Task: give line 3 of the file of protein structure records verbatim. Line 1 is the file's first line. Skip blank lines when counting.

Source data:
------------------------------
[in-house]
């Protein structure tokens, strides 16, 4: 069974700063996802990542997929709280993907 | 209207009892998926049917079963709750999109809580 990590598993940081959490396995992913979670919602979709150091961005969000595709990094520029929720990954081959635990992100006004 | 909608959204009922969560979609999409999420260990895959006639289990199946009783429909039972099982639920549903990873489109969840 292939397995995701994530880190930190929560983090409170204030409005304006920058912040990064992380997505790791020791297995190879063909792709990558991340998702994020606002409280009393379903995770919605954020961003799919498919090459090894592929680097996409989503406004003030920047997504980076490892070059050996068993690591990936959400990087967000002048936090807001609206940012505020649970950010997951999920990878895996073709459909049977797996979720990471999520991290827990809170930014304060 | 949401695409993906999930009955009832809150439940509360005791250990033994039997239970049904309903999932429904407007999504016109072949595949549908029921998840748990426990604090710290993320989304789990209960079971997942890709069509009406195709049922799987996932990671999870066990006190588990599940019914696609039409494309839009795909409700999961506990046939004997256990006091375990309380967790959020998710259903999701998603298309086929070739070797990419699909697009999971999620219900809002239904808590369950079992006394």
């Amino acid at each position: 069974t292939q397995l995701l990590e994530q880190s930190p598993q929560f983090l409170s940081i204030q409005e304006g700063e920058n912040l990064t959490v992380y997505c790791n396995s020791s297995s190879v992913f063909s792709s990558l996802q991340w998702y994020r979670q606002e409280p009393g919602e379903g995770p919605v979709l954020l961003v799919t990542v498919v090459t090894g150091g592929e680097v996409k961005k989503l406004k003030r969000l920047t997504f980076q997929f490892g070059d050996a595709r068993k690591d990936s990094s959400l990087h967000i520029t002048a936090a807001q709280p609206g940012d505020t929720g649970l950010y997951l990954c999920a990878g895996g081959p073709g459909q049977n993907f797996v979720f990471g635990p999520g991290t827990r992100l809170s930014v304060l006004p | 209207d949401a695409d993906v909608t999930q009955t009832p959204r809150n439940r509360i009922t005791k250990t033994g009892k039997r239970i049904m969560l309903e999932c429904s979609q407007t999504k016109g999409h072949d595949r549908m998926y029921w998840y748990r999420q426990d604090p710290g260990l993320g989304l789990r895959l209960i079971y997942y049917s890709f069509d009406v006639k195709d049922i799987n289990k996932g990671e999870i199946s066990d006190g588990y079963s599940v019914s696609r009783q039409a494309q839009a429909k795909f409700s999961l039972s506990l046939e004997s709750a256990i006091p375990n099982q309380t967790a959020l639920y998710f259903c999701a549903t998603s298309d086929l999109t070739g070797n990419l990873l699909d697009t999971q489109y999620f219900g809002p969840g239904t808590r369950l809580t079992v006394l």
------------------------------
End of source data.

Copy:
């Amino acid at each position: 069974t292939q397995l995701l990590e994530q880190s930190p598993q929560f983090l409170s940081i204030q409005e304006g700063e920058n912040l990064t959490v992380y997505c790791n396995s020791s297995s190879v992913f063909s792709s990558l996802q991340w998702y994020r979670q606002e409280p009393g919602e379903g995770p919605v979709l954020l961003v799919t990542v498919v090459t090894g150091g592929e680097v996409k961005k989503l406004k003030r969000l920047t997504f980076q997929f490892g070059d050996a595709r068993k690591d990936s990094s959400l990087h967000i520029t002048a936090a807001q709280p609206g940012d505020t929720g649970l950010y997951l990954c999920a990878g895996g081959p073709g459909q049977n993907f797996v979720f990471g635990p999520g991290t827990r992100l809170s930014v304060l006004p | 209207d949401a695409d993906v909608t999930q009955t009832p959204r809150n439940r509360i009922t005791k250990t033994g009892k039997r239970i049904m969560l309903e999932c429904s979609q407007t999504k016109g999409h072949d595949r549908m998926y029921w998840y748990r999420q426990d604090p710290g260990l993320g989304l789990r895959l209960i079971y997942y049917s890709f069509d009406v006639k195709d049922i799987n289990k996932g990671e999870i199946s066990d006190g588990y079963s599940v019914s696609r009783q039409a494309q839009a429909k795909f409700s999961l039972s506990l046939e004997s709750a256990i006091p375990n099982q309380t967790a959020l639920y998710f259903c999701a549903t998603s298309d086929l999109t070739g070797n990419l990873l699909d697009t999971q489109y999620f219900g809002p969840g239904t808590r369950l809580t079992v006394l």